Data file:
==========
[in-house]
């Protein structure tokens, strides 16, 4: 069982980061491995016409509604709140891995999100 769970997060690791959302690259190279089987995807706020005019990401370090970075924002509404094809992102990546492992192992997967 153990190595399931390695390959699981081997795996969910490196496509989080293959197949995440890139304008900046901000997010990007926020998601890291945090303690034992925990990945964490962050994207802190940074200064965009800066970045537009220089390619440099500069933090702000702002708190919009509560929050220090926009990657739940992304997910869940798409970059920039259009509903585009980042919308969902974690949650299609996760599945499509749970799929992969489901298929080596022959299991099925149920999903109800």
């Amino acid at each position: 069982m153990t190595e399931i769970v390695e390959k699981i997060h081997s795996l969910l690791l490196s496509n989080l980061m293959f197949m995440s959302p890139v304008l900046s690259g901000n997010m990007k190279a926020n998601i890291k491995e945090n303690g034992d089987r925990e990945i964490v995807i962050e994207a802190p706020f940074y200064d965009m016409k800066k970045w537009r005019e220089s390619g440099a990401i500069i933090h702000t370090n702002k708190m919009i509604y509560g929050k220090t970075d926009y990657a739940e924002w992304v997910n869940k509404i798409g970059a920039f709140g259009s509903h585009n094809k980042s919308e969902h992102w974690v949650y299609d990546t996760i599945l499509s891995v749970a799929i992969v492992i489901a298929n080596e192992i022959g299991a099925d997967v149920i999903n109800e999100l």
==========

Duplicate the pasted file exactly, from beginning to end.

[in-house]
């Protein structure tokens, strides 16, 4: 069982980061491995016409509604709140891995999100 769970997060690791959302690259190279089987995807706020005019990401370090970075924002509404094809992102990546492992192992997967 153990190595399931390695390959699981081997795996969910490196496509989080293959197949995440890139304008900046901000997010990007926020998601890291945090303690034992925990990945964490962050994207802190940074200064965009800066970045537009220089390619440099500069933090702000702002708190919009509560929050220090926009990657739940992304997910869940798409970059920039259009509903585009980042919308969902974690949650299609996760599945499509749970799929992969489901298929080596022959299991099925149920999903109800």
């Amino acid at each position: 069982m153990t190595e399931i769970v390695e390959k699981i997060h081997s795996l969910l690791l490196s496509n989080l980061m293959f197949m995440s959302p890139v304008l900046s690259g901000n997010m990007k190279a926020n998601i890291k491995e945090n303690g034992d089987r925990e990945i964490v995807i962050e994207a802190p706020f940074y200064d965009m016409k800066k970045w537009r005019e220089s390619g440099a990401i500069i933090h702000t370090n702002k708190m919009i509604y509560g929050k220090t970075d926009y990657a739940e924002w992304v997910n869940k509404i798409g970059a920039f709140g259009s509903h585009n094809k980042s919308e969902h992102w974690v949650y299609d990546t996760i599945l499509s891995v749970a799929i992969v492992i489901a298929n080596e192992i022959g299991a099925d997967v149920i999903n109800e999100l």